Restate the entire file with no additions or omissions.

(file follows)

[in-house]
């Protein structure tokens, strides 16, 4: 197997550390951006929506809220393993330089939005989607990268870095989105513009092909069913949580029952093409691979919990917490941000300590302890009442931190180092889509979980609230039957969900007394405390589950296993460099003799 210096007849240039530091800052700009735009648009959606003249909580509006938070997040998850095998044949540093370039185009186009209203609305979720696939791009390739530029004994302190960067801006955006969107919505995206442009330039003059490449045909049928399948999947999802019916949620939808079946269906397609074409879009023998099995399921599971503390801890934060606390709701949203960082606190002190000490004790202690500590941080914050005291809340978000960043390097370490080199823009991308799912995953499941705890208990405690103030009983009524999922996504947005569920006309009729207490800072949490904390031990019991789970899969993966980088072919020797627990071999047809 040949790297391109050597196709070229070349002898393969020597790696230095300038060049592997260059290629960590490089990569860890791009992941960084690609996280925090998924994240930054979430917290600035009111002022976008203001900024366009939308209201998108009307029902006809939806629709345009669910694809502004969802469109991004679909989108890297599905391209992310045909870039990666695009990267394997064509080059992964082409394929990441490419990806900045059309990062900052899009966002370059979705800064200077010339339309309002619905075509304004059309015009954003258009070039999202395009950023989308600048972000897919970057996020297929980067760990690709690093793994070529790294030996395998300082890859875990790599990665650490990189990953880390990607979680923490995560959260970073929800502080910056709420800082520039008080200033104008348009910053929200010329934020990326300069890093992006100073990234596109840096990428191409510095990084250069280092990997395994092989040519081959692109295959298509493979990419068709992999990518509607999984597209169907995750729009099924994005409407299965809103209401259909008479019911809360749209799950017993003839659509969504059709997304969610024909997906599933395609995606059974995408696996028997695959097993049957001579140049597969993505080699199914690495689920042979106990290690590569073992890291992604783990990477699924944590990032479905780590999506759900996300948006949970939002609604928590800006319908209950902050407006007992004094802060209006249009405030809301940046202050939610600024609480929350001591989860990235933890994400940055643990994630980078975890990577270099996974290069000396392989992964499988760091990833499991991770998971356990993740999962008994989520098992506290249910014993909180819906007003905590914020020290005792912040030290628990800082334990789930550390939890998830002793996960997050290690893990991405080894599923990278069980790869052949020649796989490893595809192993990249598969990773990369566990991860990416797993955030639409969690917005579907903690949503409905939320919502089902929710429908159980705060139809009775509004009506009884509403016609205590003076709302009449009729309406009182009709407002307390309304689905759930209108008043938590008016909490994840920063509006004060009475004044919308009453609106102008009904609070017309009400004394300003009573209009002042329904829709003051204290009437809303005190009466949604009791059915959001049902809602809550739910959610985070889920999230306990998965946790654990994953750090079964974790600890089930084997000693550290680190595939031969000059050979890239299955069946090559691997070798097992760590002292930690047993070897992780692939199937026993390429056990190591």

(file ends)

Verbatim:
[in-house]
């Protein structure tokens, strides 16, 4: 197997550390951006929506809220393993330089939005989607990268870095989105513009092909069913949580029952093409691979919990917490941000300590302890009442931190180092889509979980609230039957969900007394405390589950296993460099003799 210096007849240039530091800052700009735009648009959606003249909580509006938070997040998850095998044949540093370039185009186009209203609305979720696939791009390739530029004994302190960067801006955006969107919505995206442009330039003059490449045909049928399948999947999802019916949620939808079946269906397609074409879009023998099995399921599971503390801890934060606390709701949203960082606190002190000490004790202690500590941080914050005291809340978000960043390097370490080199823009991308799912995953499941705890208990405690103030009983009524999922996504947005569920006309009729207490800072949490904390031990019991789970899969993966980088072919020797627990071999047809 040949790297391109050597196709070229070349002898393969020597790696230095300038060049592997260059290629960590490089990569860890791009992941960084690609996280925090998924994240930054979430917290600035009111002022976008203001900024366009939308209201998108009307029902006809939806629709345009669910694809502004969802469109991004679909989108890297599905391209992310045909870039990666695009990267394997064509080059992964082409394929990441490419990806900045059309990062900052899009966002370059979705800064200077010339339309309002619905075509304004059309015009954003258009070039999202395009950023989308600048972000897919970057996020297929980067760990690709690093793994070529790294030996395998300082890859875990790599990665650490990189990953880390990607979680923490995560959260970073929800502080910056709420800082520039008080200033104008348009910053929200010329934020990326300069890093992006100073990234596109840096990428191409510095990084250069280092990997395994092989040519081959692109295959298509493979990419068709992999990518509607999984597209169907995750729009099924994005409407299965809103209401259909008479019911809360749209799950017993003839659509969504059709997304969610024909997906599933395609995606059974995408696996028997695959097993049957001579140049597969993505080699199914690495689920042979106990290690590569073992890291992604783990990477699924944590990032479905780590999506759900996300948006949970939002609604928590800006319908209950902050407006007992004094802060209006249009405030809301940046202050939610600024609480929350001591989860990235933890994400940055643990994630980078975890990577270099996974290069000396392989992964499988760091990833499991991770998971356990993740999962008994989520098992506290249910014993909180819906007003905590914020020290005792912040030290628990800082334990789930550390939890998830002793996960997050290690893990991405080894599923990278069980790869052949020649796989490893595809192993990249598969990773990369566990991860990416797993955030639409969690917005579907903690949503409905939320919502089902929710429908159980705060139809009775509004009506009884509403016609205590003076709302009449009729309406009182009709407002307390309304689905759930209108008043938590008016909490994840920063509006004060009475004044919308009453609106102008009904609070017309009400004394300003009573209009002042329904829709003051204290009437809303005190009466949604009791059915959001049902809602809550739910959610985070889920999230306990998965946790654990994953750090079964974790600890089930084997000693550290680190595939031969000059050979890239299955069946090559691997070798097992760590002292930690047993070897992780692939199937026993390429056990190591």